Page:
So I’m sitting here and thinking about my outcome?
I often get asked “Which do you like better, the U.S. or Sweden?” It’s not an easy question to answer, but I have a few thoughts. Mostly, I think that feeling torn between two cultures is a real joy in life: two choices of location, language, identity, you name it. But it has its complications too!
In general, I am really happy in the US and in Europe, for different reasons. In the US, I love the “anyone can do it” spirit, the multiculturalism, the comparative lack of class-consciousness and the pervasive culture of hard work and optimism. In Europe, I love the slower pace of life, the sense of history, the value placed on arts and culture. Here are only a few specifics that spring to mind.
When I’m in Europe, I miss:
- Small talk. I know this is classically American and kind of superficial, but I prefer it over being considered invasive and inappropriate when striking up a conversation with a stranger.
- The non-smoking culture.
- American opening hours. I know, this is another lazy American thing, but it’s really hard to get into the mindset of planning the day around when the grocery store is open
But then again, when I’m back in the US, I miss:
- That touch of European class. Coffee in a china cup, with a napkin and a little chocolate so that you don’t have coffee breath. Real food made with real ingredients, even if you’re in a hurry. Train attendants in pressed uniforms. Pastries wrapped up in fancy paper and sealed with a fancy sticker, even if you’re going to eat them right away. The absence of sweat pants and sneakers outside the gym. The absence of dollar stores.
- Public transportation that goes everywhere. I know, the US is too vast for a European solution to this one. But it’s just such a huge difference.
But what triggered my thinking tonight was the election that just took place in Sweden. It made me think a little bit more about how privileged I am to have two great options to where to reside. It’s been close to 20 years (!!!) since I packed my suitcases. Sometimes it feels like time has flown, sometimes like it’s been so many moons ago. I can’t say I have experienced any internal conflicts of where home is…. I used to laugh when flying to Sweden as I would say “I’m going home” but would use the exact same word when flying back to the US. That was about the extent of my geographical existential confusion, if you will. But tonight, it’s been a day or so since Sweden had their governmental election and I followed many discussions on Facebook, realizing then that I wasn’t quite tuned in. I have had a jist of the politics over there. Sweden’s economic growth has been much higher than that of the rest of Western Europe, or the United States, since 2006. Sweden has one of the lowest inflation rates in Europe; it runs a budget surplus every year; its corporate tax rates are considerably lower than U.S. rates; and it spends more on research and development, as a share of its economy, than we do. Its firms are highly competitive in the world economy, and it runs sizable current-account surpluses. Last night as people were waiting up for the final count of votes, I realized just how divided the country was and how most Swedes had very strong feelings around this. But I couldn’t chime in to any length.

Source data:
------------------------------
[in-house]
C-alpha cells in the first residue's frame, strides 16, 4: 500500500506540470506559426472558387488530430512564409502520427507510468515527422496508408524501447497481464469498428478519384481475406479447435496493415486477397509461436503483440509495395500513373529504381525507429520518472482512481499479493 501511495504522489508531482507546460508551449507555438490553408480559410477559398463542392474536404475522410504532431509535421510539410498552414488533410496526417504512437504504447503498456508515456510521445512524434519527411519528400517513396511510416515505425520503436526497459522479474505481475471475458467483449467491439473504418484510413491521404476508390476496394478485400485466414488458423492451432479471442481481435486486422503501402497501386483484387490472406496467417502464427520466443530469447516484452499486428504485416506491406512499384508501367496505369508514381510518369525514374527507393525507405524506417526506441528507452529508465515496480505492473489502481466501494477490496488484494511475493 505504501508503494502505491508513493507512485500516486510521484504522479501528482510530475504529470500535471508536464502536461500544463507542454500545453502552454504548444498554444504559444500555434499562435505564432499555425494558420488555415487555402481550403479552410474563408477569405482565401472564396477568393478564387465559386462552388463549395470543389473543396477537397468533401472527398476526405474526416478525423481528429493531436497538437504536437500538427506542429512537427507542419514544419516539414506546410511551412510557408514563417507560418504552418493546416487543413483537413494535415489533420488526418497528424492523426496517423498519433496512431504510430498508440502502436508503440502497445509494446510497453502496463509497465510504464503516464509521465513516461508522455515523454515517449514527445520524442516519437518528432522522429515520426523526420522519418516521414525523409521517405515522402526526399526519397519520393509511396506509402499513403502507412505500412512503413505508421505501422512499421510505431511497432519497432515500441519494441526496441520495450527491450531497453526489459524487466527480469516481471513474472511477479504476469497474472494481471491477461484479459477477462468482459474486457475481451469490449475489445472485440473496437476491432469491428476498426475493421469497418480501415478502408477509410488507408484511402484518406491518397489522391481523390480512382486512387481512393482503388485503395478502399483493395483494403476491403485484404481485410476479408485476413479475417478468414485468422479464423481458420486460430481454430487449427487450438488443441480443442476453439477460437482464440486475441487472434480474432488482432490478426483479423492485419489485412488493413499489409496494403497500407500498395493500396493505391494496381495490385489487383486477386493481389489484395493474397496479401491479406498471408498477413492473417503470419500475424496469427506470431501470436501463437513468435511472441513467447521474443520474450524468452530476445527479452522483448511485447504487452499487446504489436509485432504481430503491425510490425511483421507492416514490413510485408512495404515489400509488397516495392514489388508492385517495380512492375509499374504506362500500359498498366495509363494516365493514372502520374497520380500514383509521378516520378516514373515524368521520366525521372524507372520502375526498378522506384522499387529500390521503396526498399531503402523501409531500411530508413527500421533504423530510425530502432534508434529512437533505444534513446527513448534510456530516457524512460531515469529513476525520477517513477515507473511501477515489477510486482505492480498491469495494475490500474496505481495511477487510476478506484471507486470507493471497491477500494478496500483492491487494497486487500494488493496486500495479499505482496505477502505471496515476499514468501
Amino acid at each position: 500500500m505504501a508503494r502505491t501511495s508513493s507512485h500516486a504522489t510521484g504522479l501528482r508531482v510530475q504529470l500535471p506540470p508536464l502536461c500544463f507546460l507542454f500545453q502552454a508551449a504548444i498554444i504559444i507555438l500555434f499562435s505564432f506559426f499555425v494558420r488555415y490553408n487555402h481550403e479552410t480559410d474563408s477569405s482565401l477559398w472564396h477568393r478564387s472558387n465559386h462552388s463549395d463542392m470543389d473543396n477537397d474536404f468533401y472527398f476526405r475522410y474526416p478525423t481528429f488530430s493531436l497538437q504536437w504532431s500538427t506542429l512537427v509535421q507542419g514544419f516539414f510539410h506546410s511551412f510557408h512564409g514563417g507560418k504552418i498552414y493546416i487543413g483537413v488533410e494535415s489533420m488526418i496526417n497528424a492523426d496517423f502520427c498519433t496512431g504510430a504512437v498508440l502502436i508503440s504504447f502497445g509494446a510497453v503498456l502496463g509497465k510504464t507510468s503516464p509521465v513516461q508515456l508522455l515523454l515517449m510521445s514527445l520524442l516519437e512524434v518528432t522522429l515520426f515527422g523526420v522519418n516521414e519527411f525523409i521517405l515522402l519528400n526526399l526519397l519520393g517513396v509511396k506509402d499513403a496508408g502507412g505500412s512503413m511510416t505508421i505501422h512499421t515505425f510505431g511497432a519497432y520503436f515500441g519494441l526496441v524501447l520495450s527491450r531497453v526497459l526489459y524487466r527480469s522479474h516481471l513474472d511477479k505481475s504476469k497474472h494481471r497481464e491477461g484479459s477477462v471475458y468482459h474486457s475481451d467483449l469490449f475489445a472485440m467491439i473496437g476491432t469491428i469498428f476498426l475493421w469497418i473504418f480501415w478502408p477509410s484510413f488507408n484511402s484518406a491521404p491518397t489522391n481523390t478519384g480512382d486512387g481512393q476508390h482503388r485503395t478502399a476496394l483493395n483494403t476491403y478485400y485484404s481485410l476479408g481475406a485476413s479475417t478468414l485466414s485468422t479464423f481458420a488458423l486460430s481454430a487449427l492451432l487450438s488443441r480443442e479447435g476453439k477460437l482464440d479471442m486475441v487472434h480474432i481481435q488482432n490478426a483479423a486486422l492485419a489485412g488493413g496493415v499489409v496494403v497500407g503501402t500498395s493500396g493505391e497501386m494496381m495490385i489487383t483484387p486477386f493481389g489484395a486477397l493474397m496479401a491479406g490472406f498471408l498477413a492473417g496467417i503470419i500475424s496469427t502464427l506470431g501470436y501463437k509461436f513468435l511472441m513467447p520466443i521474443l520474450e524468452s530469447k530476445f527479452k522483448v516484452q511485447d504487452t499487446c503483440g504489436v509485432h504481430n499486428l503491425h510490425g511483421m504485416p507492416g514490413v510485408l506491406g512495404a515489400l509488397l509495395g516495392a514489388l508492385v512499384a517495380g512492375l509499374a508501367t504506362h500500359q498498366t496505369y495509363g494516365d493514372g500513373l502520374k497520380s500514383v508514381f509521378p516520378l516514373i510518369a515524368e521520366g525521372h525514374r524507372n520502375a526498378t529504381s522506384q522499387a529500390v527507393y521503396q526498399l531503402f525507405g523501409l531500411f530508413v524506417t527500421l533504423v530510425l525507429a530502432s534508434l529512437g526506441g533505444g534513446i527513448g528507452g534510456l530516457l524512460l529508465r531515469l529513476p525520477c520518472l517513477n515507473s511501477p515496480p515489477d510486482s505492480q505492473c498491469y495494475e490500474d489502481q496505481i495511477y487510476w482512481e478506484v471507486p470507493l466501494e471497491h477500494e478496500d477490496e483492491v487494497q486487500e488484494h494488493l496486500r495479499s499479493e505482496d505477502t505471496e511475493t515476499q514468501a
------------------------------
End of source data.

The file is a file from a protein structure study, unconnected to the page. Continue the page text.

So for all this time that I have lived here in the US I have not been able to vote since I am green card holder, not a citizen but have failed my rights as a Swedish citizen to vote from afar. What is the right thing to do? Did I just bail on my responsibility or have I done the right thing since I’m not in the loop? Should I be ashamed of not being taking my rights seriously?
Why do I say that [so nonchalantly you may add]? Glad you asked. I know I have a choice and for that I am glad. I also know that all of us have control of how we react, no one can tell me I am not taking it seriously and hurt me because I know that is not true. There is an “Event + Response = => Outcome” formula I operate by and if we all did the same and took responsibility for it, this crazy world would still be doing it’s world- thing but people would realize that they have control of how they think, do, react etc and perhaps the blame game would stop.
I love my outcome. I love my options and the opportunity to vote for the next election in Sweden if I choose to. Mostly, I think that feeling torn between two cultures is a real joy in life!